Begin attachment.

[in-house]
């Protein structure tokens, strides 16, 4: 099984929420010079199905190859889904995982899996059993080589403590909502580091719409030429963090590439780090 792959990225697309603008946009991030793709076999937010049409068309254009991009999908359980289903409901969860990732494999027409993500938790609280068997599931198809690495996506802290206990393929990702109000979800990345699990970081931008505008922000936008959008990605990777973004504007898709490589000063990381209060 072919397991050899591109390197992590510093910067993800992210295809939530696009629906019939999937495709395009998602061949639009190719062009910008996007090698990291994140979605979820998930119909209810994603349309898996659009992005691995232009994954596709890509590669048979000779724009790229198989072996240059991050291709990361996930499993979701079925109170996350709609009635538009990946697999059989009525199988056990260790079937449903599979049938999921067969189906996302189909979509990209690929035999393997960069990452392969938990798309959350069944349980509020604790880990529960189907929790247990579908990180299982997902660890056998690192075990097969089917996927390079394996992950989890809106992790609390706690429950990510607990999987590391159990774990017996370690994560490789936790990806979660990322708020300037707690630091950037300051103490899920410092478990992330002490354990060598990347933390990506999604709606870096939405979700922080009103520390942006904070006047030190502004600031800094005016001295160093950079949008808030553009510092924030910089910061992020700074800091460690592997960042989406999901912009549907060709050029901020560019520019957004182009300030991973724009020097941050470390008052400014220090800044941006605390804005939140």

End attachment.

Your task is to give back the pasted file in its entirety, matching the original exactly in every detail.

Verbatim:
[in-house]
């Protein structure tokens, strides 16, 4: 099984929420010079199905190859889904995982899996059993080589403590909502580091719409030429963090590439780090 792959990225697309603008946009991030793709076999937010049409068309254009991009999908359980289903409901969860990732494999027409993500938790609280068997599931198809690495996506802290206990393929990702109000979800990345699990970081931008505008922000936008959008990605990777973004504007898709490589000063990381209060 072919397991050899591109390197992590510093910067993800992210295809939530696009629906019939999937495709395009998602061949639009190719062009910008996007090698990291994140979605979820998930119909209810994603349309898996659009992005691995232009994954596709890509590669048979000779724009790229198989072996240059991050291709990361996930499993979701079925109170996350709609009635538009990946697999059989009525199988056990260790079937449903599979049938999921067969189906996302189909979509990209690929035999393997960069990452392969938990798309959350069944349980509020604790880990529960189907929790247990579908990180299982997902660890056998690192075990097969089917996927390079394996992950989890809106992790609390706690429950990510607990999987590391159990774990017996370690994560490789936790990806979660990322708020300037707690630091950037300051103490899920410092478990992330002490354990060598990347933390990506999604709606870096939405979700922080009103520390942006904070006047030190502004600031800094005016001295160093950079949008808030553009510092924030910089910061992020700074800091460690592997960042989406999901912009549907060709050029901020560019520019957004182009300030991973724009020097941050470390008052400014220090800044941006605390804005939140």